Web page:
When I was growing up in the 60s and 70s, there was definitely an awkward coexistence of Japanese and Western colors; for the most part we used them in different contexts. So if you learned Nihon-ga, Japanese painting, the paint colors were all in Japanese colors, same as the colors in Kimonos, good-quality, chiyogami papers, etc. School paint sets were an awkward mixture of both traditions, as were some weird kids' picture books.  Western clothes were mostly in brighter Western colors; one reason Mom could not get enough of European shoes and handbags on Dad's meager salary.

Although I'm not sure when exactly it started, I noticed a big change/merge in the 80s when I went home after finishing collage in the US. Then, Western tourists started buying up old Kimono, furniture, art, etc by the container-loads, as well as demanding to see Kabuki/Noh, Ukiyoe, and that salacious curiosity, Geisha culture. (It's actually Geiko or Makiko they were looking at in most cases, as most Geishas were well over 60/70 by then, but does it matter when gawking is the goal?) 
And if it's good enough for Westerners, it must be good enough for us. Some Japanese became interested in aspects of Japanese artforms,(in decline after the war,) even in modest patriotism, (gone after the War and Allied Occupation, and strictly self-monitored by ourselves.) As an aside, one of the best things to happen was a sudden flourishing of visits and exchanges among Japanese and Asian youth. I believe one or two of my cousins went.
And where there was yen to be made, T-shirts, garments and accessories with Japanese motifs, (but often in Western colors,) filled the tourist market. Gradually, though, better-quality items started to pop up in our own clothing stores, and we started wearing our own colors/motifs in the shape of dresses, skirts, jackets, etc. Goodness, they were expensive, even though most were synthetic, and not even machine-washable. And though terribly frowned upon at first, women started recycling their family silk into Western garments they can wear more often. And because this is Japan, numerous affordable how-to books came out.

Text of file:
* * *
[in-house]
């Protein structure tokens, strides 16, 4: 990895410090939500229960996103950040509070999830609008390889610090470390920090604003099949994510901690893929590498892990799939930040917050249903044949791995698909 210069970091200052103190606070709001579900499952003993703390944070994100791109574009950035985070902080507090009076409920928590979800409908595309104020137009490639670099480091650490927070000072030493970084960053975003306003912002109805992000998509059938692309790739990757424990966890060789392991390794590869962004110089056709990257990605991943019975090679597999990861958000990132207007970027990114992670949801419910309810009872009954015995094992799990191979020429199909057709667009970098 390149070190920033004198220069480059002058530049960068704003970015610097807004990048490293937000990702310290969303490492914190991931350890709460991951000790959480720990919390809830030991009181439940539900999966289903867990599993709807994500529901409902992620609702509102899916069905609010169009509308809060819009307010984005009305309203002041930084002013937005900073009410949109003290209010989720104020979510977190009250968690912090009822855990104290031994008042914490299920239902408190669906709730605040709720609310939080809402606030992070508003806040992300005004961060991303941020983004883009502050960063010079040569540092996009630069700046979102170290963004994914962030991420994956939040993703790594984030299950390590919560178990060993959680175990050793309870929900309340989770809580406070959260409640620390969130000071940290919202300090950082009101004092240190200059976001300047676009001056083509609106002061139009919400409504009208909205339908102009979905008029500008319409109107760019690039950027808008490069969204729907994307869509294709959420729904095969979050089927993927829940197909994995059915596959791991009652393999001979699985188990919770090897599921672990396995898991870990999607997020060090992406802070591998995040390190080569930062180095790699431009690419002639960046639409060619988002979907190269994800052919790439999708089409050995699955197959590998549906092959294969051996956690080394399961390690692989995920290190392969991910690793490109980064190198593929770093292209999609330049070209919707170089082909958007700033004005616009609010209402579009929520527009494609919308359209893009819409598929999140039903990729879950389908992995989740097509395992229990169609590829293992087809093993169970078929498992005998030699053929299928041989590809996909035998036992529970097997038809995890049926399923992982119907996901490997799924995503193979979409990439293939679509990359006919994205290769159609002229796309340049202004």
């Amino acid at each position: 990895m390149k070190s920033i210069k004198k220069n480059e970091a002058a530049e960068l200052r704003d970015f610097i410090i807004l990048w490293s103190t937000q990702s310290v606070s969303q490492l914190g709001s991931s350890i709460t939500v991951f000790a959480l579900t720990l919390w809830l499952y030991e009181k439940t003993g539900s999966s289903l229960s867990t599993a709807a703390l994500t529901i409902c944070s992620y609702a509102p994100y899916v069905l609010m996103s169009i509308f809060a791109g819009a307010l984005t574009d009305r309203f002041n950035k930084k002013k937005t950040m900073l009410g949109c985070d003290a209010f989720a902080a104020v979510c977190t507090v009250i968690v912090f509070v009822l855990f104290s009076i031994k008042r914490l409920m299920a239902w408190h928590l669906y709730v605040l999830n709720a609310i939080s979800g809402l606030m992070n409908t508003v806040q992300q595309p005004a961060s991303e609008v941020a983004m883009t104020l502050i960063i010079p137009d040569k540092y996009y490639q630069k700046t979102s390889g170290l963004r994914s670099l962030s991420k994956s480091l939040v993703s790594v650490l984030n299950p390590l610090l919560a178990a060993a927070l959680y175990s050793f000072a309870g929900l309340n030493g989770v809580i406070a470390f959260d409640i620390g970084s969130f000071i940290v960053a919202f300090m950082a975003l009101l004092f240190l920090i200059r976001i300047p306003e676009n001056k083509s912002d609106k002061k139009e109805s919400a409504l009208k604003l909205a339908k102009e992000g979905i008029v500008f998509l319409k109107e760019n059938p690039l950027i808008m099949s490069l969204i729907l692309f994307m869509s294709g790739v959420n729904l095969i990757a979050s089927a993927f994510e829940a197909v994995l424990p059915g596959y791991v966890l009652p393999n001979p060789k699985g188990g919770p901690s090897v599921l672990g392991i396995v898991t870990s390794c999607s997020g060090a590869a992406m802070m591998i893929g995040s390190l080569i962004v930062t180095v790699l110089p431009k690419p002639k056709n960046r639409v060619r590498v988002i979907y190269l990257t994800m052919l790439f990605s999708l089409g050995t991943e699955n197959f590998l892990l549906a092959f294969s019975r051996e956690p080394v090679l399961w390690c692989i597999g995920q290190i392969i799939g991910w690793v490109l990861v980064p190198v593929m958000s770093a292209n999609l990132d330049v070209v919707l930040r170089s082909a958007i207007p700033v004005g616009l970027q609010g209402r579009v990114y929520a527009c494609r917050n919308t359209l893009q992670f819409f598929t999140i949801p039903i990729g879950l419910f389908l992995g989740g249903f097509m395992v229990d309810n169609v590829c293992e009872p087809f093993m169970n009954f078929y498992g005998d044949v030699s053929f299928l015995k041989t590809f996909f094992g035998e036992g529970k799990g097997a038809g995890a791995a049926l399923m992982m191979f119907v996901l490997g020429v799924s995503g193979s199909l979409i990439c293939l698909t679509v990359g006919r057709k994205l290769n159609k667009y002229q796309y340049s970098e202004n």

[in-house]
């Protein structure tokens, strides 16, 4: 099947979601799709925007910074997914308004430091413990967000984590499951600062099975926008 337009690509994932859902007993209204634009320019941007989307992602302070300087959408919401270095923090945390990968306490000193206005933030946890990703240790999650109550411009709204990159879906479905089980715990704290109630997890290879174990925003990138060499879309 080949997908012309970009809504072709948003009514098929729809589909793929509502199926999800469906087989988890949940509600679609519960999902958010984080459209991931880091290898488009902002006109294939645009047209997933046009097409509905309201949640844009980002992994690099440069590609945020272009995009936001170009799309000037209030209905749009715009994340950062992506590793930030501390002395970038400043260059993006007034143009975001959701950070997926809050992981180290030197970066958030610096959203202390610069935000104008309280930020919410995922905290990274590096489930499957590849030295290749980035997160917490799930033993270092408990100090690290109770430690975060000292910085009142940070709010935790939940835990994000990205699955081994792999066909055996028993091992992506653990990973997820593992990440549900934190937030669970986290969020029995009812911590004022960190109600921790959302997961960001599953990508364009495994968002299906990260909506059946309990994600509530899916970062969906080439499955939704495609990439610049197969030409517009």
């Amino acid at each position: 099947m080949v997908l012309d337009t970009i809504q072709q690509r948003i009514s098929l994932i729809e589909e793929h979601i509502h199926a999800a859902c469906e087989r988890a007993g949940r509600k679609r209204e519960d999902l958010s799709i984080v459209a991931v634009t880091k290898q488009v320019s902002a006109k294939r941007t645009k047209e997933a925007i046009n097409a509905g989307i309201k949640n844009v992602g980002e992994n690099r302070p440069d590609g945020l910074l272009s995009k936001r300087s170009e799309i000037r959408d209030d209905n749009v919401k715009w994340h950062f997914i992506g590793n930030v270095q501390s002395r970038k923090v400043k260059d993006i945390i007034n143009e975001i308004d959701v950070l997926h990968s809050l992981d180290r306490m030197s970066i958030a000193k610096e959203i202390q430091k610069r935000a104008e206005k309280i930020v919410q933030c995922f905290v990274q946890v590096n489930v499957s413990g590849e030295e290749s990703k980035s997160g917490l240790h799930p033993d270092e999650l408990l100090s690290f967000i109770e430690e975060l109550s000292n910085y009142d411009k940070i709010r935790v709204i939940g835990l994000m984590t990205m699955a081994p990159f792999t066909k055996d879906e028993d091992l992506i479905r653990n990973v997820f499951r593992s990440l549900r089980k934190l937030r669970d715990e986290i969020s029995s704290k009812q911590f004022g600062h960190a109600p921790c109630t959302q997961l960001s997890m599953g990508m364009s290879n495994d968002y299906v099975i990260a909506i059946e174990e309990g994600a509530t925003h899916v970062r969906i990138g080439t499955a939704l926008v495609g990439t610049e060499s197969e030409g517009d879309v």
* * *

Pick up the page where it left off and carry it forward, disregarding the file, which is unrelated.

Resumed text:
The other side of the coin was, in order to seduce young Japanese women to wear Kimono, department stores started displaying Kimono "outfits,"  (my word, meaning the whole set from top to bottom,) coordinated in Western colors, rather than kimono, obi, obijime, zohri, everything separately. This was a visual shocker even to me, not just brightness/saturation, not just foreign colors, but the concept of an "outfit" as unified/coordinated unit disregarded seasonal/cultural sensibilities. (In fairness, if you remember the 80s trend, Western fashion and interior was also coated in one color, I remember.) Anyway, these outfits were, frankly, ugly, too bright, but young women weren't stupid, they may not have bought the whole lot, but over the years experimented with mixing and matching.
(I also wonder if machine-washable synthetic kimonos became readily available around this time; they existed at least in the 70s, I understand mostly for people who had to wear them every day to work, e.g. waitresses. Mom got me two in '74 before I left for the Minnesota, after someone told at the last minute.)

In the last few decades, I understand there has been a huge resurgence of Mehsen-style Kimono, (peak mid-1800s to mid-1900s,) with bold patterns and colors, which looks to me to be the perfect solution for the modern sensibilities. As well, young, (and not so young,) men wear kimono, outside New Years celebrations, in public. Also the desire to know our own color traditions is still there. You can buy paints and origami sets and embroidery threads in Japanese colors, and as ever, there are gazillion good books at all price range, with names, season, dye origins, etc.